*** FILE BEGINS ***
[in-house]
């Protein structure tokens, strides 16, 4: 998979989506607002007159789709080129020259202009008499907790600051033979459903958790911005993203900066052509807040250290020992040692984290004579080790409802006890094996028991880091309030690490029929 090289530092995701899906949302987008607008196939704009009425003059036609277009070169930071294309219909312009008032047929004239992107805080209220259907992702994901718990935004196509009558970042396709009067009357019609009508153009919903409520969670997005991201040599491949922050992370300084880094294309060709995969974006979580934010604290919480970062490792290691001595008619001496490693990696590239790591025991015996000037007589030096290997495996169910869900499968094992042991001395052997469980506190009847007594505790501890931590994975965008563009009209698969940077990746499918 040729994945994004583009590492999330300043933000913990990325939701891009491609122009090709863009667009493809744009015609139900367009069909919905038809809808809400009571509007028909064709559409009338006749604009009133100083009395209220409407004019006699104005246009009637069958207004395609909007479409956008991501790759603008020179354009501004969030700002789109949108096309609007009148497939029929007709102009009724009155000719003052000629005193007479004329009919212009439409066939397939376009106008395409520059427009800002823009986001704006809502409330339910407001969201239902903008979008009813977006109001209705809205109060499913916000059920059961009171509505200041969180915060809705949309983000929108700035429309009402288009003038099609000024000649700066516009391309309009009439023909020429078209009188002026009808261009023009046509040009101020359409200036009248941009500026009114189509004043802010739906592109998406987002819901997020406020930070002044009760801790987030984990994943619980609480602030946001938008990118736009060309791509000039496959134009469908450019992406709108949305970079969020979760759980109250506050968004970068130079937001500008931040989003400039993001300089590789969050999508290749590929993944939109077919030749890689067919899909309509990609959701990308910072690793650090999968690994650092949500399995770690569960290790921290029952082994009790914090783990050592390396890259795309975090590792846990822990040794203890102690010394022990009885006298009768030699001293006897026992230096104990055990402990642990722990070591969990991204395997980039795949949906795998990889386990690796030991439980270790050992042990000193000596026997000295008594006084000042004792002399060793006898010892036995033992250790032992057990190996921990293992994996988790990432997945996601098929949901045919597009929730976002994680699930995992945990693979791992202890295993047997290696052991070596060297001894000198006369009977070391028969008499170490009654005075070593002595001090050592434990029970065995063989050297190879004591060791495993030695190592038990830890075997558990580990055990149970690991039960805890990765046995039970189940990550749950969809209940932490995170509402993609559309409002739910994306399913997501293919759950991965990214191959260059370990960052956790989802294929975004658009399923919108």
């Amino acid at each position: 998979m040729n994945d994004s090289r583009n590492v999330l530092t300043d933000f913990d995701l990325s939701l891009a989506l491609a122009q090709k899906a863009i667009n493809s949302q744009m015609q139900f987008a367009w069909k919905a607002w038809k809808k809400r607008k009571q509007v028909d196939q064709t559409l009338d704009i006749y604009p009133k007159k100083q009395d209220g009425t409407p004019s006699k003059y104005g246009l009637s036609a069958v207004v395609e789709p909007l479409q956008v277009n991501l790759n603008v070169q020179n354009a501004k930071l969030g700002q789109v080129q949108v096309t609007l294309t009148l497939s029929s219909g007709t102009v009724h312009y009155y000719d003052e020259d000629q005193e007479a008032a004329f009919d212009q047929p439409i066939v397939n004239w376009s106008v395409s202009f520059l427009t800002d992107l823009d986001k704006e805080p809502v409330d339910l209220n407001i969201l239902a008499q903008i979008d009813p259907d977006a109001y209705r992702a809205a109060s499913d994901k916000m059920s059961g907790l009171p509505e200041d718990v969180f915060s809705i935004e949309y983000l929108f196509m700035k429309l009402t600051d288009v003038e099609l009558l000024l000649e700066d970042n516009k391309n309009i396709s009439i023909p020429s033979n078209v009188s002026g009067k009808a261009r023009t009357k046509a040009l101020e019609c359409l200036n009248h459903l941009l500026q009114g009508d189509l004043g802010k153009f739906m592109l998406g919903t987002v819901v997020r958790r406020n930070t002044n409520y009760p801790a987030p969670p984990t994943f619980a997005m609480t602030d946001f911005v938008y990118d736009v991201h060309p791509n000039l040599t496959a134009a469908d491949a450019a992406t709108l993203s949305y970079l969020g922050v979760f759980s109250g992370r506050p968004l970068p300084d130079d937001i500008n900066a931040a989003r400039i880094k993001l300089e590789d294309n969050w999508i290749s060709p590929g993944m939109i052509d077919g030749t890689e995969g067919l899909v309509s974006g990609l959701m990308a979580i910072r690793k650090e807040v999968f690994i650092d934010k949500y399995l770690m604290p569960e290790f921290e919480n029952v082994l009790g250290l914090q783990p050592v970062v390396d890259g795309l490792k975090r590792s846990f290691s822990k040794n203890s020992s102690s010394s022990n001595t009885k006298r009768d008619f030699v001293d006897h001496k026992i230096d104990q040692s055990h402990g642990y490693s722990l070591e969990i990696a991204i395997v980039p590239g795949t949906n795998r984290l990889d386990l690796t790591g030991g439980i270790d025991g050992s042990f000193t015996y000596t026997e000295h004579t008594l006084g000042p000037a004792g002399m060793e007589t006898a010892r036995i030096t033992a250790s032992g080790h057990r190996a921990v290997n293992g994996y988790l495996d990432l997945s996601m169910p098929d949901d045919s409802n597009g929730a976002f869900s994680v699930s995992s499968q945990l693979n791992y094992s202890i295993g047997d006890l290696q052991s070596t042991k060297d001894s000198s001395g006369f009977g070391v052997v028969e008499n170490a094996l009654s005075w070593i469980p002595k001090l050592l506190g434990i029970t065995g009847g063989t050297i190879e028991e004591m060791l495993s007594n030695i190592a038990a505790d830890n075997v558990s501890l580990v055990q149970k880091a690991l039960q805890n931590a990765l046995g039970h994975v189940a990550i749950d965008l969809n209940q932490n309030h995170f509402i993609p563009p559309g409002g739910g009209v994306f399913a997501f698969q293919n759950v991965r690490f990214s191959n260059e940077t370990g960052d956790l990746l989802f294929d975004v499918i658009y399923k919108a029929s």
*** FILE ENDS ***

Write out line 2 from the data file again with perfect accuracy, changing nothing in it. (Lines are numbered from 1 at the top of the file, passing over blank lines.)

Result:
């Protein structure tokens, strides 16, 4: 998979989506607002007159789709080129020259202009008499907790600051033979459903958790911005993203900066052509807040250290020992040692984290004579080790409802006890094996028991880091309030690490029929 090289530092995701899906949302987008607008196939704009009425003059036609277009070169930071294309219909312009008032047929004239992107805080209220259907992702994901718990935004196509009558970042396709009067009357019609009508153009919903409520969670997005991201040599491949922050992370300084880094294309060709995969974006979580934010604290919480970062490792290691001595008619001496490693990696590239790591025991015996000037007589030096290997495996169910869900499968094992042991001395052997469980506190009847007594505790501890931590994975965008563009009209698969940077990746499918 040729994945994004583009590492999330300043933000913990990325939701891009491609122009090709863009667009493809744009015609139900367009069909919905038809809808809400009571509007028909064709559409009338006749604009009133100083009395209220409407004019006699104005246009009637069958207004395609909007479409956008991501790759603008020179354009501004969030700002789109949108096309609007009148497939029929007709102009009724009155000719003052000629005193007479004329009919212009439409066939397939376009106008395409520059427009800002823009986001704006809502409330339910407001969201239902903008979008009813977006109001209705809205109060499913916000059920059961009171509505200041969180915060809705949309983000929108700035429309009402288009003038099609000024000649700066516009391309309009009439023909020429078209009188002026009808261009023009046509040009101020359409200036009248941009500026009114189509004043802010739906592109998406987002819901997020406020930070002044009760801790987030984990994943619980609480602030946001938008990118736009060309791509000039496959134009469908450019992406709108949305970079969020979760759980109250506050968004970068130079937001500008931040989003400039993001300089590789969050999508290749590929993944939109077919030749890689067919899909309509990609959701990308910072690793650090999968690994650092949500399995770690569960290790921290029952082994009790914090783990050592390396890259795309975090590792846990822990040794203890102690010394022990009885006298009768030699001293006897026992230096104990055990402990642990722990070591969990991204395997980039795949949906795998990889386990690796030991439980270790050992042990000193000596026997000295008594006084000042004792002399060793006898010892036995033992250790032992057990190996921990293992994996988790990432997945996601098929949901045919597009929730976002994680699930995992945990693979791992202890295993047997290696052991070596060297001894000198006369009977070391028969008499170490009654005075070593002595001090050592434990029970065995063989050297190879004591060791495993030695190592038990830890075997558990580990055990149970690991039960805890990765046995039970189940990550749950969809209940932490995170509402993609559309409002739910994306399913997501293919759950991965990214191959260059370990960052956790989802294929975004658009399923919108």